Fig. 2 Double endoscopic ultrasound-guided hepaticogastrostomy (EUS-HGS). a Puncture of the B2. Contrast agent did not flow out from the B2 because of stenosis. b Deployment of the fully covered metal stent from B3 to the stomach. c Double HGS was completed. d Endoscopic view of the double EUS-HGS from the stomach.

Video 1 Both B2 and B3 anastomoses had stenoses. First, double endoscopic ultrasound-guided hepaticogastrostomy was performed. Second, we deployed a fully covered metal stent to the anastomosis. All stents were removed 2 months later.


Quality:
Zoom Image
Fig. 3 Placement of the fully covered metal stent (FCMS) to the anastomosis. a Bile duct enhancement shows the anastomotic stenosis. b Deployment of the FCMS to the anastomosis through the hepaticogastrostomy (HGS) route. c Deployment of the plastic stent from the B2 and B3 to the stomach through the HGS route. d 3 D composite image of the FCMS and plastic stent.

All stents were removed endoscopically from the HGS fistula 2 months later. Improvement of anastomotic stenosis was confirmed. Biopsy from the anastomosis revealed no malignant findings. No complications occurred during the procedure. No recurrence has been observed 5 months postoperatively. This is the first report on a successful double EUS-HGS, which can be safely performed for anastomotic stenosis with a two-hole anastomosis with difficult gastrointestinal approach.

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Competing interests

The authors declare that they have no conflict of interest.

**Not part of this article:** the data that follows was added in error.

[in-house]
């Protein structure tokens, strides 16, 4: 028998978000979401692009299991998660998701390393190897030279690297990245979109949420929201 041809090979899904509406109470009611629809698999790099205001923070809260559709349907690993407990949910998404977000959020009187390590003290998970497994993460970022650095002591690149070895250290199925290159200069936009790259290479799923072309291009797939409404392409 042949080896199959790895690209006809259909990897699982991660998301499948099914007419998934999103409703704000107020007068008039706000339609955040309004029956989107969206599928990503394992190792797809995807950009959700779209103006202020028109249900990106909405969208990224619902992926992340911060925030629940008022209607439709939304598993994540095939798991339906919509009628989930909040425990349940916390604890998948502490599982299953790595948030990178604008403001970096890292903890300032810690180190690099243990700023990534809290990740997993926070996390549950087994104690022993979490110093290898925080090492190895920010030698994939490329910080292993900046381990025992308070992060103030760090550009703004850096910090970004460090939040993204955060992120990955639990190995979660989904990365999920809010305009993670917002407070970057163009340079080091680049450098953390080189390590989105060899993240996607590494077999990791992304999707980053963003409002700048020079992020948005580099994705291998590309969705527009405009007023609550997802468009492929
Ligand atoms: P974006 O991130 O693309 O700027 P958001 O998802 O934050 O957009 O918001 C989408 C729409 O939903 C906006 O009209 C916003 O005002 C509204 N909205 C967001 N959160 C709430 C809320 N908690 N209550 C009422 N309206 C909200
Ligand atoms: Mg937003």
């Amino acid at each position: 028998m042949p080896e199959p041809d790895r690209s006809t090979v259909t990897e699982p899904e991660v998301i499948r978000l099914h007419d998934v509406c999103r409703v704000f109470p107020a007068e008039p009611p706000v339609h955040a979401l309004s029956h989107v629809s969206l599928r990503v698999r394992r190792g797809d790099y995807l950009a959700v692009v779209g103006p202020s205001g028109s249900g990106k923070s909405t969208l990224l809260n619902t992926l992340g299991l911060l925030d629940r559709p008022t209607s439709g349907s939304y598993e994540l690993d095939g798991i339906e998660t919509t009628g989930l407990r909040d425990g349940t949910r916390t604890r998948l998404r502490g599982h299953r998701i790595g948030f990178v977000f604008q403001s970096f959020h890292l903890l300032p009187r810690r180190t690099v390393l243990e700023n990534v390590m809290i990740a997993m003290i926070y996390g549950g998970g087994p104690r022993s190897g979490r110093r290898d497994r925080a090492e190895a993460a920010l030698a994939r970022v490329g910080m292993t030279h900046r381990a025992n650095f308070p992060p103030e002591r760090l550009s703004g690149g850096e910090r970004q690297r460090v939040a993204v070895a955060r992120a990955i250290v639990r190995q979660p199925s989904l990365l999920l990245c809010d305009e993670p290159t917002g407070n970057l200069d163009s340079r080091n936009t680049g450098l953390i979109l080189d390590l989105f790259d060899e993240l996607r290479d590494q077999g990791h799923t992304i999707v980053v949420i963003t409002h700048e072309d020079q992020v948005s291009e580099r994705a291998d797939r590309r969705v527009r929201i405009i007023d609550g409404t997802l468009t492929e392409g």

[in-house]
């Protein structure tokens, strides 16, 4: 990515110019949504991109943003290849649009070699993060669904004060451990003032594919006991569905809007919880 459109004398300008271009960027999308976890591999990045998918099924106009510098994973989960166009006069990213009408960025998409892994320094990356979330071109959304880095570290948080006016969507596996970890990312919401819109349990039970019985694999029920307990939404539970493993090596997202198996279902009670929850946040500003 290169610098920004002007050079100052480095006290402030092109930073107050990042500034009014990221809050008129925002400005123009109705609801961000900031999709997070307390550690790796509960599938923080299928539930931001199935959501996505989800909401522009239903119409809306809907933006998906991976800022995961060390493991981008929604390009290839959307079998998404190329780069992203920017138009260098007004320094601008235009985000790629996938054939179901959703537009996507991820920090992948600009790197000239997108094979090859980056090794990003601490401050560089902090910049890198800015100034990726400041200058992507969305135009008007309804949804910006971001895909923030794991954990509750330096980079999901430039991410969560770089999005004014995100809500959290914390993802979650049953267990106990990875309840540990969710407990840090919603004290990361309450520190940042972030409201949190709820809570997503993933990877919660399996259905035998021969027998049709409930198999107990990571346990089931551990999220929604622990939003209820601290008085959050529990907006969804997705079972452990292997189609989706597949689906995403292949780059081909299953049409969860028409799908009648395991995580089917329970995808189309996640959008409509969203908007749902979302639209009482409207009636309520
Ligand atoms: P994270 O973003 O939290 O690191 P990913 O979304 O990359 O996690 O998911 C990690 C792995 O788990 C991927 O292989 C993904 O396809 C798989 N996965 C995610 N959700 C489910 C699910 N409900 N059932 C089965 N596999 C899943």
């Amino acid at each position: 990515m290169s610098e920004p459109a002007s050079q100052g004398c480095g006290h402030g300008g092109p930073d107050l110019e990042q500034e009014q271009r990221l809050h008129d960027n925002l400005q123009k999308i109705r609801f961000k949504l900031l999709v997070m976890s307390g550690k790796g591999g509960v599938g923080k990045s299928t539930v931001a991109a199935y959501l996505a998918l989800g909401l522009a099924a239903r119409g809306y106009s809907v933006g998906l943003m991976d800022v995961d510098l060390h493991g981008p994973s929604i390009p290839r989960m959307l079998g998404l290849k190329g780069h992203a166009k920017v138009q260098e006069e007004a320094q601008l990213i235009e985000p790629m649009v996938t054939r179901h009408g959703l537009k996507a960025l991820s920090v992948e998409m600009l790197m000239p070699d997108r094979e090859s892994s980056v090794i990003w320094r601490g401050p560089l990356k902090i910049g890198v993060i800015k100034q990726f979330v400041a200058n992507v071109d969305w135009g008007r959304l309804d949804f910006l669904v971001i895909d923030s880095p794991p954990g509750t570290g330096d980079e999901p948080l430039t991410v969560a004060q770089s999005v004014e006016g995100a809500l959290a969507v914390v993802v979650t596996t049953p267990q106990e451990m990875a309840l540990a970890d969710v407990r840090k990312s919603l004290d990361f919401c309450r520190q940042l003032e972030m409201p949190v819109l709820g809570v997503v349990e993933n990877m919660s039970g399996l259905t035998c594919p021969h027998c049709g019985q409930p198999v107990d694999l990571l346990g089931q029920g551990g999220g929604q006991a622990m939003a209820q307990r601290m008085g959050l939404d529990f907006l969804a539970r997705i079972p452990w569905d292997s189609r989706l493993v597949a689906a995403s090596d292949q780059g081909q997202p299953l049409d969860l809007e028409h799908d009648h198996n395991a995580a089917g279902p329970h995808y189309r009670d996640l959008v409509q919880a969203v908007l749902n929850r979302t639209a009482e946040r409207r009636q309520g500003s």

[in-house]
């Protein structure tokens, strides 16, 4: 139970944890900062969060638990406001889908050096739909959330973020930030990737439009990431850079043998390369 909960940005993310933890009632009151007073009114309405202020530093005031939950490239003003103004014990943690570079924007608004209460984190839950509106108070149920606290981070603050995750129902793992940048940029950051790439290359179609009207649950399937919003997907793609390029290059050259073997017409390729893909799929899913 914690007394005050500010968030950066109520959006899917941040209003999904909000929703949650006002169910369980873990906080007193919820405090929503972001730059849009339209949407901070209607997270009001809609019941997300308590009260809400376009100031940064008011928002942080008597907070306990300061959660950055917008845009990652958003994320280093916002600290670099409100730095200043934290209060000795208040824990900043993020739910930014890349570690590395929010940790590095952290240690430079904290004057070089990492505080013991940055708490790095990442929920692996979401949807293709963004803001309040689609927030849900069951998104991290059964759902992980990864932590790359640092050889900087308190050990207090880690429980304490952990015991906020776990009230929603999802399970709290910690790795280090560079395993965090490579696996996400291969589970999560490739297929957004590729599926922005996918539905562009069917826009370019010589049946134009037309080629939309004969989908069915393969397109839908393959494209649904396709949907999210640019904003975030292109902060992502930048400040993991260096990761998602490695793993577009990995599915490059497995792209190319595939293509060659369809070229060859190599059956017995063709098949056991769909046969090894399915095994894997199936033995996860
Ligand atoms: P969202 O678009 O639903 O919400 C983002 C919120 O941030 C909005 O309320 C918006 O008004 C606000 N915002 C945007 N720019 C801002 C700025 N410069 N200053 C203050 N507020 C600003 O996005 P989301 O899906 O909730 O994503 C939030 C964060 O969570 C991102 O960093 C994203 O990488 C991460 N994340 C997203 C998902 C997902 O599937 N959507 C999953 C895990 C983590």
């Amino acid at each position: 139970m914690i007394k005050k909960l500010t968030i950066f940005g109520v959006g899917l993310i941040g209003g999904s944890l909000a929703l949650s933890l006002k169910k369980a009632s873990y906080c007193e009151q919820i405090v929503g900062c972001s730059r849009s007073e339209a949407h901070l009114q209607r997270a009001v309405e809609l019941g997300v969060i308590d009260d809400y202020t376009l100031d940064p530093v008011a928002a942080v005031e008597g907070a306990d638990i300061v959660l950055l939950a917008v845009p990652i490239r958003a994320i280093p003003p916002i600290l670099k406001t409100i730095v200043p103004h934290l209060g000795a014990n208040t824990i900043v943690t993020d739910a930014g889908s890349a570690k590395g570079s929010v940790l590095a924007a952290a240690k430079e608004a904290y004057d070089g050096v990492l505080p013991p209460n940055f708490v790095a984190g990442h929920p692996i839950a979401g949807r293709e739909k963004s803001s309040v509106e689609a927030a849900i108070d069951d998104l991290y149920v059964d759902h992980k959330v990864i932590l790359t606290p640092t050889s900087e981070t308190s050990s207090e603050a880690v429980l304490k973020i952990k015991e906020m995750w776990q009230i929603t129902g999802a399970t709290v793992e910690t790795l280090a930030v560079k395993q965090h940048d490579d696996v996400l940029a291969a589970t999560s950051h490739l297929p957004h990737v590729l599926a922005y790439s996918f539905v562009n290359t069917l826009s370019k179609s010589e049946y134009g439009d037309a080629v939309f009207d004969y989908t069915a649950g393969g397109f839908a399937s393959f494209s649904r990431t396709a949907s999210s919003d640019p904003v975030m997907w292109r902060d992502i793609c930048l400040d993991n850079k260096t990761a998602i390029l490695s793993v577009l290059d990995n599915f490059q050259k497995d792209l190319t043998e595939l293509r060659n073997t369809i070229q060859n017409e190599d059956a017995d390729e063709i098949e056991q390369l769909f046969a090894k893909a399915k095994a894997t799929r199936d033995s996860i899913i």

Acknowledgments

This work was supported in part by The National Cancer Center Research and Development Fund (31-A-13) and by a grant from The Japanese Foundation for Research and Promotion of Endoscopy (JFE).


Corresponding author

Susumu Hijioka, MD, PhD
Department of Hepatobiliary and Pancreatic Oncology
National Cancer Center Hospital
5-1-1 Tsukiji
Chuo-ku
Tokyo 104-0045
Japan   
Fax: +81-3-3542-3815   

Publication History

Publication Date:
05 August 2020 (online)

© 2020. Thieme. All rights reserved.

Georg Thieme Verlag KG
Rüdigerstraße 14, 70469 Stuttgart, Germany


Zoom Image
Fig. 1 Plain computed tomography (CT) scan image and intrahepatic bile duct enhancement via percutaneous transhepatic biliary drainage. Both B2 and B3 biliary anastomoses had stenosis. a Plain CT scan image. The arrow indicates the anastomosis. b Intrahepatic bile duct enhancement via PTBD. The arrow indicates the anastomosis.
Zoom Image
Fig. 2 Double endoscopic ultrasound-guided hepaticogastrostomy (EUS-HGS). a Puncture of the B2. Contrast agent did not flow out from the B2 because of stenosis. b Deployment of the fully covered metal stent from B3 to the stomach. c Double HGS was completed. d Endoscopic view of the double EUS-HGS from the stomach.
Zoom Image
Fig. 3 Placement of the fully covered metal stent (FCMS) to the anastomosis. a Bile duct enhancement shows the anastomotic stenosis. b Deployment of the FCMS to the anastomosis through the hepaticogastrostomy (HGS) route. c Deployment of the plastic stent from the B2 and B3 to the stomach through the HGS route. d 3 D composite image of the FCMS and plastic stent.